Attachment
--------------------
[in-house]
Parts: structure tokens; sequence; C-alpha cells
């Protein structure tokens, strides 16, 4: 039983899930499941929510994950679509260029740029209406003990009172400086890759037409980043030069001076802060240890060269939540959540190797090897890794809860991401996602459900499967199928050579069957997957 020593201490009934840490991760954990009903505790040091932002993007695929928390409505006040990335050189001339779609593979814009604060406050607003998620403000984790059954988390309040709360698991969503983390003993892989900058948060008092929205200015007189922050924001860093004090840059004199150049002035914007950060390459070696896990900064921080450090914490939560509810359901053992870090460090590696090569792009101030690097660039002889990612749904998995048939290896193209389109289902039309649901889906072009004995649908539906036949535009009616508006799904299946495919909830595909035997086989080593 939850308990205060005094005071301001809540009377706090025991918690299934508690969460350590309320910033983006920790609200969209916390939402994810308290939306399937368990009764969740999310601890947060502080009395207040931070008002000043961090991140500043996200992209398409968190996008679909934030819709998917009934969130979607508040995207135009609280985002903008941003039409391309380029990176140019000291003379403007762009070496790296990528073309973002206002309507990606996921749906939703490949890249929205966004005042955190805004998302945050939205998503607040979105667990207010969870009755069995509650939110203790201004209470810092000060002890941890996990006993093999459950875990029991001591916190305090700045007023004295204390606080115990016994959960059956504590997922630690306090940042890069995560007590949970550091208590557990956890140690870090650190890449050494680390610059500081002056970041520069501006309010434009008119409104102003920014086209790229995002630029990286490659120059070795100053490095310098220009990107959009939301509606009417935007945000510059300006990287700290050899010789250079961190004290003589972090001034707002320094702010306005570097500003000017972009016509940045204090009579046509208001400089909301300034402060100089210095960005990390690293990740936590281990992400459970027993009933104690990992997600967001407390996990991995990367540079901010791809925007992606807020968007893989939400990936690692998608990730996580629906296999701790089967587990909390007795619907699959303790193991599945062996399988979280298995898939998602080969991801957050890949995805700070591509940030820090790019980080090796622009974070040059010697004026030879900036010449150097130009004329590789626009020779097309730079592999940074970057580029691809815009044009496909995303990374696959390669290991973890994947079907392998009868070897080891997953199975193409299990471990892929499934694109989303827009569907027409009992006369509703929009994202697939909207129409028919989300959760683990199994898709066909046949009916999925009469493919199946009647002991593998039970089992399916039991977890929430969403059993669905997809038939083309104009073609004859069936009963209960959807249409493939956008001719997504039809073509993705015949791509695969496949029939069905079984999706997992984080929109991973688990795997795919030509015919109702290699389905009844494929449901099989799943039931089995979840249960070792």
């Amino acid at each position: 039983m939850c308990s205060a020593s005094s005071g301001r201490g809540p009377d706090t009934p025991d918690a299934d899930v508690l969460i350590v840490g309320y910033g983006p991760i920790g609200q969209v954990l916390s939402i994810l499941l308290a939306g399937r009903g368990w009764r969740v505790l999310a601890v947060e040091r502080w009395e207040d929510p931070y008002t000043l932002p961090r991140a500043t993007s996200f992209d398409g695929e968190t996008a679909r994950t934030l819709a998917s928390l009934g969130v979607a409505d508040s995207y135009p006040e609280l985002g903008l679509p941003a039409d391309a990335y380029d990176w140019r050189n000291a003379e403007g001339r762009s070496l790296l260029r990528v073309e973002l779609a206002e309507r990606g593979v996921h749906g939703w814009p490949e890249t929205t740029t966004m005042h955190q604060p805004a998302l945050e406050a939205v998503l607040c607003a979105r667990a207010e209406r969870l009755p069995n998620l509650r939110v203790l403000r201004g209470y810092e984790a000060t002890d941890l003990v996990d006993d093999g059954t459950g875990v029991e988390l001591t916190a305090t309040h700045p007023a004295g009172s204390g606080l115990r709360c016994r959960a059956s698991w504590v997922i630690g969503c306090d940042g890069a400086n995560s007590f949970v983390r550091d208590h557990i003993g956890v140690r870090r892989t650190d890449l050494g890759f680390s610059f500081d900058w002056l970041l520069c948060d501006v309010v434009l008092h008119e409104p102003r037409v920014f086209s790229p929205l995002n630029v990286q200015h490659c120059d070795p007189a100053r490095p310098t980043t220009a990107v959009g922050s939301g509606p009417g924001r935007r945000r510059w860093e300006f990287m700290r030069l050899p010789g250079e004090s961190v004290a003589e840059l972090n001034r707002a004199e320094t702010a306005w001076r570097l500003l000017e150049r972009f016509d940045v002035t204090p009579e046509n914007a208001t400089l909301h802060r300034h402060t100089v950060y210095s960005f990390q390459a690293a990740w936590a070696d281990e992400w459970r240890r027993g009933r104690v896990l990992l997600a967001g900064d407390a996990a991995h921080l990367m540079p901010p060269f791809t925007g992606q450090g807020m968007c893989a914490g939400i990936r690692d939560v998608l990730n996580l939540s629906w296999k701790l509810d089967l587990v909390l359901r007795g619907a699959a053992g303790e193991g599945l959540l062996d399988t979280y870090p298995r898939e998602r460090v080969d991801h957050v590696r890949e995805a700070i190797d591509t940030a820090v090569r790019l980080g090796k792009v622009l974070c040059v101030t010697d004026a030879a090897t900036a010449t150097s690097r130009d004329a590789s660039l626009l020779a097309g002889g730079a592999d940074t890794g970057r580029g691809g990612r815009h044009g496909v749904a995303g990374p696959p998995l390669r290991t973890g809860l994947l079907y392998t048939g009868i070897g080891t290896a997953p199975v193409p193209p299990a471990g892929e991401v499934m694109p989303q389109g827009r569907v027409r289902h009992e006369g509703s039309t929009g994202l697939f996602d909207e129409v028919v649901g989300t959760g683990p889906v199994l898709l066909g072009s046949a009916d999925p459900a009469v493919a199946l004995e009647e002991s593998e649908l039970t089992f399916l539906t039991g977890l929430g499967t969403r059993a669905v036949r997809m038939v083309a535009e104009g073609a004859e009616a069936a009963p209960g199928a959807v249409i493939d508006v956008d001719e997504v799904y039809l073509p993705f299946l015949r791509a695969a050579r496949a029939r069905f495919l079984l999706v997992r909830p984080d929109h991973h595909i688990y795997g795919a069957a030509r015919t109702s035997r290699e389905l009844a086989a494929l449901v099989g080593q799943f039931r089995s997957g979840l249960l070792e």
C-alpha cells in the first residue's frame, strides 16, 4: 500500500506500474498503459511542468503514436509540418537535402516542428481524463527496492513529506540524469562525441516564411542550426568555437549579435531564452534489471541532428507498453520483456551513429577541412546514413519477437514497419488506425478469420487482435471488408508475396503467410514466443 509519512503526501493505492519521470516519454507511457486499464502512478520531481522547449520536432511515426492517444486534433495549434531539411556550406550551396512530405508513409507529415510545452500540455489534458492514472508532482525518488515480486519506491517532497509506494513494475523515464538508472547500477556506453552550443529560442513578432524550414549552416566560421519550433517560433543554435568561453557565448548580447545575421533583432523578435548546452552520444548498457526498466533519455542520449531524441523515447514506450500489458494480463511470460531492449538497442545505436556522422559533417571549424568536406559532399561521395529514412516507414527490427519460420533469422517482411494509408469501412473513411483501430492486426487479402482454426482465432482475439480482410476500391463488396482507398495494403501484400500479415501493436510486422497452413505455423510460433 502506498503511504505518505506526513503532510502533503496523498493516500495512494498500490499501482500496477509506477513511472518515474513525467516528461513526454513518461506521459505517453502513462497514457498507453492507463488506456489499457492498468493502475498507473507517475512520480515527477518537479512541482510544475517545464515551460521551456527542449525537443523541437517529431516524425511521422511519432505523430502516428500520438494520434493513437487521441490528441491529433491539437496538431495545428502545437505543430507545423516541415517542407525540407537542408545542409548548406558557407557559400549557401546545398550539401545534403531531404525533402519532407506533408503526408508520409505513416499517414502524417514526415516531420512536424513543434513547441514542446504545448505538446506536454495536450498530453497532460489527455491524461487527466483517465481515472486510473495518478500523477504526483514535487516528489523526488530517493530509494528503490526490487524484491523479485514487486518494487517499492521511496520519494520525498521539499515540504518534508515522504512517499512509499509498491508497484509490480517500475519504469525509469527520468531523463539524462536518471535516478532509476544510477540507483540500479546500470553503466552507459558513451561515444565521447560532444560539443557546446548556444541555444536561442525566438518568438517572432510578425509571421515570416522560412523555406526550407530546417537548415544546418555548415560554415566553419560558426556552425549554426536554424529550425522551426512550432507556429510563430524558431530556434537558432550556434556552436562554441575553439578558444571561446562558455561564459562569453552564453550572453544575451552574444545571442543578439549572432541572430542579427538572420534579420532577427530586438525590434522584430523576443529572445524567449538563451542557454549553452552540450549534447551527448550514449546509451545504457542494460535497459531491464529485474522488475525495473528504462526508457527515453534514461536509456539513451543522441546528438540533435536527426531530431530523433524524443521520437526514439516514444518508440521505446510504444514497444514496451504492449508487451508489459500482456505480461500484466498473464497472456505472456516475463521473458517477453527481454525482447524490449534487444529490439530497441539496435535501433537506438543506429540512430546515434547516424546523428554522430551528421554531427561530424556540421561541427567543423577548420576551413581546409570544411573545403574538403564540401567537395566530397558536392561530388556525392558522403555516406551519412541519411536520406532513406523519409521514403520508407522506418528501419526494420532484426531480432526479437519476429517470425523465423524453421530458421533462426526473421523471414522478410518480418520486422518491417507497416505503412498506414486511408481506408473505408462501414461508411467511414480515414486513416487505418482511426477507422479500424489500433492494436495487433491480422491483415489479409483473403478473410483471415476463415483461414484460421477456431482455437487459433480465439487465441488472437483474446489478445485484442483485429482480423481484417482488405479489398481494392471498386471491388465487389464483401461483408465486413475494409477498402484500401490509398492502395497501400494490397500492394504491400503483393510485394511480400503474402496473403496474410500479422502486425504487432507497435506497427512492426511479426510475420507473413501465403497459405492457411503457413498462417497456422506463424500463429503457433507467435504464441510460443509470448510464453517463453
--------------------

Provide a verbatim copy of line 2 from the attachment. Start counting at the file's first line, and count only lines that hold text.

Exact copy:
Parts: structure tokens; sequence; C-alpha cells